Why would '.4' hide '...'?

Why would '.4' hide '...'?

If you give Expr '...' as input, then it will fail to parse IPv4, so then it will try Float, which will also fail, then it will try Int, which will also fail, then it will try ID, which will also fail, and then it will succeed to parse '...'.

This is exactly what PEGs are good at: they support unlimited backtracking in linear time. With traditional parser generators it would indeed introduce difficulties because as soon as Float consumed the first '.' you'd have a problem.

In case of a PEG one might

In case of a PEG one might have to add a syntactic predicate in order to avoid the effect of shadowing SQL-expression by variable. In case of EBNF I also expect at least an LL(1) conflict between those two ( not necessarily an ambiguity in the strict sense of two or more equally valid resulting parse trees ). So grammar embedding, while simple at the surface, will cost lots of work.

I don't think either that not writing grammar rules in left-recursive form is a big loss but there might be hidden recursions and conflicts a programmer can't even guess. That's why ANTLR has to fall into backtracking mode occasionally.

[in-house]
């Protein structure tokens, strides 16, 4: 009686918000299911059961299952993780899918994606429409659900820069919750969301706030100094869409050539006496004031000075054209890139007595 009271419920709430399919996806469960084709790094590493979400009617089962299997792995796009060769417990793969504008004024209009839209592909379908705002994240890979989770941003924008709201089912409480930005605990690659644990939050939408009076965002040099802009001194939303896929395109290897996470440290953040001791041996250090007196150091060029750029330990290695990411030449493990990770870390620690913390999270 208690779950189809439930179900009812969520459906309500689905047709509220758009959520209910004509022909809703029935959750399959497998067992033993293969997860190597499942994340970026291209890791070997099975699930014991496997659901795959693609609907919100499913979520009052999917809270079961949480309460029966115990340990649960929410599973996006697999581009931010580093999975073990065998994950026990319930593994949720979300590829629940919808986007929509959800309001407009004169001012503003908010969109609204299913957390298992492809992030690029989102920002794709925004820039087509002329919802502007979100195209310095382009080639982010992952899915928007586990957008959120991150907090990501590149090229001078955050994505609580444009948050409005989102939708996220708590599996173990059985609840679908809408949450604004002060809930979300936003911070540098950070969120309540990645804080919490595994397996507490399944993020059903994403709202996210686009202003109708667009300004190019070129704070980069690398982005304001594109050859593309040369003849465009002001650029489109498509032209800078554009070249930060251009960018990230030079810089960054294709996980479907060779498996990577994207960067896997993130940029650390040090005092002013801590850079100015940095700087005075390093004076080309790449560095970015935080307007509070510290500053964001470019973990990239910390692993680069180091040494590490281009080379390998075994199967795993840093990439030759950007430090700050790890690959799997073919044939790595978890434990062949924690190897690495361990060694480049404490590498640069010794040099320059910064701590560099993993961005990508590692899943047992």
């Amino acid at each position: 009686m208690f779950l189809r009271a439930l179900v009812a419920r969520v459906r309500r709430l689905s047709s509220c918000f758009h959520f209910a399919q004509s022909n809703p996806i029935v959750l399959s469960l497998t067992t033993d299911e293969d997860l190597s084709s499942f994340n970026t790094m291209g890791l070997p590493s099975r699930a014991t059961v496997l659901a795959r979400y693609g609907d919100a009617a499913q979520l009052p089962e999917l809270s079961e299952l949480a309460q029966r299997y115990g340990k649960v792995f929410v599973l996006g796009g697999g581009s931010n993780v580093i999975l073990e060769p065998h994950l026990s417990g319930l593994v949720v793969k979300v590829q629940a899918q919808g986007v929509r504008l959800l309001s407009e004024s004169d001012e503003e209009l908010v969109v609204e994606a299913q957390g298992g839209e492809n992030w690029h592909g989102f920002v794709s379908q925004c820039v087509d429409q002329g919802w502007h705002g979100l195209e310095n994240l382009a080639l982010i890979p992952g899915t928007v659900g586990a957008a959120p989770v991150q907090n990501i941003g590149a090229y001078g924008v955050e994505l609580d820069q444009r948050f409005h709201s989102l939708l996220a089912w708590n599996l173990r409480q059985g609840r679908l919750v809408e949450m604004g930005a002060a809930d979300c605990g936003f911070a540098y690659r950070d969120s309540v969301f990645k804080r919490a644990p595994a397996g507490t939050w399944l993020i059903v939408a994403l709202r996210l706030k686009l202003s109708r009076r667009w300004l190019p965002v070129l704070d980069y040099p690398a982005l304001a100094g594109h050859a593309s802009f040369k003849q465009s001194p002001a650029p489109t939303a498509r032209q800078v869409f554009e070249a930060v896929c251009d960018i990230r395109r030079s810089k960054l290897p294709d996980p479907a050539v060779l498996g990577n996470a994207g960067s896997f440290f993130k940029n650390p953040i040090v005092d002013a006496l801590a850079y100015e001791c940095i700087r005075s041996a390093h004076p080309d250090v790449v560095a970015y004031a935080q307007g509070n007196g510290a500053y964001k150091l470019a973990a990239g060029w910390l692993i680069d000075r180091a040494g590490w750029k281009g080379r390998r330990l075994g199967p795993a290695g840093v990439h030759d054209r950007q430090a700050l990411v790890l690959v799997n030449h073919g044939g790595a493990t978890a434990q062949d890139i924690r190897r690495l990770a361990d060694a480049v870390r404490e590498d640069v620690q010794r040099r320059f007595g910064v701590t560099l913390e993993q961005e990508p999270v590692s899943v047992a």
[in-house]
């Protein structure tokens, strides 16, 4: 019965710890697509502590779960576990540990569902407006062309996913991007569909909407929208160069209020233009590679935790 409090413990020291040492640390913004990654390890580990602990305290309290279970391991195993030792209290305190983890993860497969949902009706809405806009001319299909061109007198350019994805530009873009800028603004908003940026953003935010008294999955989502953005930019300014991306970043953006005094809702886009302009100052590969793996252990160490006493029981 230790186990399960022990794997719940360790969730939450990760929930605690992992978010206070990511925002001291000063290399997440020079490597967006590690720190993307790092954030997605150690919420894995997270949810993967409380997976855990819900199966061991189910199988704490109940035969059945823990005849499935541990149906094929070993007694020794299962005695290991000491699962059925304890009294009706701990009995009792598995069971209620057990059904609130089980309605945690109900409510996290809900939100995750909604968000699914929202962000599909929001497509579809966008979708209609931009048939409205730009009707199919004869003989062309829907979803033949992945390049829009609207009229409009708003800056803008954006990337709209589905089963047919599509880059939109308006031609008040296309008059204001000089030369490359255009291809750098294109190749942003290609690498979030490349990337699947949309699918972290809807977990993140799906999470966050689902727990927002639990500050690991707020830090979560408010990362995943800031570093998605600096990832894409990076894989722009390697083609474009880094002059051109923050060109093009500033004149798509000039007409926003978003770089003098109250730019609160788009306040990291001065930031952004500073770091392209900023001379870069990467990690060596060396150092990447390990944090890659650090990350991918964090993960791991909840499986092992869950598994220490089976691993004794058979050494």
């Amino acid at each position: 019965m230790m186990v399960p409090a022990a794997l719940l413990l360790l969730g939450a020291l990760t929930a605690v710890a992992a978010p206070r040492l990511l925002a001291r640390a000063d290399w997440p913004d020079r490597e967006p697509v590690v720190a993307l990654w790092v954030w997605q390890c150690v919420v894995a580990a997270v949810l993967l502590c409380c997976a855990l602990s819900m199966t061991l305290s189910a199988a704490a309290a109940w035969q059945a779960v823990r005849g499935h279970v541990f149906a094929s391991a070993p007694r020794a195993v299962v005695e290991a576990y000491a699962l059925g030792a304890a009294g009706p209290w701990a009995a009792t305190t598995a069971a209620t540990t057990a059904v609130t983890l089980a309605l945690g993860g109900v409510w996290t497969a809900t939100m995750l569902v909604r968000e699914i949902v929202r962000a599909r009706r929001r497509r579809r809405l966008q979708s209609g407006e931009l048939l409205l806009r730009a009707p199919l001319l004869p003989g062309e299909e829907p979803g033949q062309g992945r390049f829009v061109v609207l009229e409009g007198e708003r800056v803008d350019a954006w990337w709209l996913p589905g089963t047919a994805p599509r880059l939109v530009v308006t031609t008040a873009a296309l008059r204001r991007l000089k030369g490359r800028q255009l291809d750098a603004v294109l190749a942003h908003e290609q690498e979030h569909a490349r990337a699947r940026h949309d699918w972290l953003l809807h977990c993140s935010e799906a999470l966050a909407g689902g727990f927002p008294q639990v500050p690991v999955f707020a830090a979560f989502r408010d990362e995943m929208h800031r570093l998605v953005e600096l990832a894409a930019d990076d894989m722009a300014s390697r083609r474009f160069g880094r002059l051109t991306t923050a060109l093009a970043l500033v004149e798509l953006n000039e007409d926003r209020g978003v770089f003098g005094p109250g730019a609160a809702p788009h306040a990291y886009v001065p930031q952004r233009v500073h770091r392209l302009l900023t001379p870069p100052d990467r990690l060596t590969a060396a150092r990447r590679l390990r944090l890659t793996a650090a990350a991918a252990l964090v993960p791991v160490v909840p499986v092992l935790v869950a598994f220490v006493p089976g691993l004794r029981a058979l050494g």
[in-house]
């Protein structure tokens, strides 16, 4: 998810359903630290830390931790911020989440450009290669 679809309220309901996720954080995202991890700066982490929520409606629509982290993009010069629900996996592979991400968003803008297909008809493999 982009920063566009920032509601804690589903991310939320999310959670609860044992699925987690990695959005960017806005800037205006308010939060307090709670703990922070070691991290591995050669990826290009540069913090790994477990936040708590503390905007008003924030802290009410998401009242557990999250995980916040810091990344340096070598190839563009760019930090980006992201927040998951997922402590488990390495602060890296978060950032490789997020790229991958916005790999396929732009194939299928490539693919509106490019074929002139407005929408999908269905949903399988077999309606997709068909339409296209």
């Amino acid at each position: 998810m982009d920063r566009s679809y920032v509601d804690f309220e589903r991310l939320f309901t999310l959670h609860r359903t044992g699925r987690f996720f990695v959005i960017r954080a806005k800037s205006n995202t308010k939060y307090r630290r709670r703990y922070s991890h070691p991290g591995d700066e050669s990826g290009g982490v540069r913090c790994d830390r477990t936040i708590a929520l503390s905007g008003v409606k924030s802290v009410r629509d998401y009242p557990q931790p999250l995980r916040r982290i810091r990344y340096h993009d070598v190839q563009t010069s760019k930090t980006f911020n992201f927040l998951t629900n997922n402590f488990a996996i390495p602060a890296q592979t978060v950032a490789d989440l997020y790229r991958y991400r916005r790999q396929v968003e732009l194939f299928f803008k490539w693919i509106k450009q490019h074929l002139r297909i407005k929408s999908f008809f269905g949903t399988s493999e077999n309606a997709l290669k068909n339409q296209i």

One thing I don't understand about GLR and its fans: what does anyone want with a parse tree forest? What are the strategies of dealing with it? Picking an arbitrary tree as a solution? This might be justified in some cases and the true ambiguity in rules such as

E: E '+' E | 'a'

might not be harmful ( does GLR produce a unique tree in that case? ) but in many other cases this is not so easy to see.

So you're saying that you'd

So you're saying that you'd rather have LL(1) conflicts than ordered choice? As somebody who tried to deal with LL(1) conflicts, I disagree. Ordered choice lets you naturally express all the relevant design possibilities. Want to give priority to variables? Do `variable / SQL-expression`. Want to give priority to SQL? Do `SQL-expression / variable`. Want to explicitly exclude SQL keywords from variables? Define variable as `[a-z]+ & !("SELECT" / "COMMIT", etc.)`.

I also agree well with your

I also agree well with your position, Jules, but I would add some clarification to re-connect to the original context. You mention, correctly, that many parser generators simply can't handle the case of one language nesting within another. My clarification is that this is a problem of those parser generators, not of parsing. In my experience, leaving this unclear commonly leads to a false generalization from the properties of popular parser technology to the problem of parsing writ large.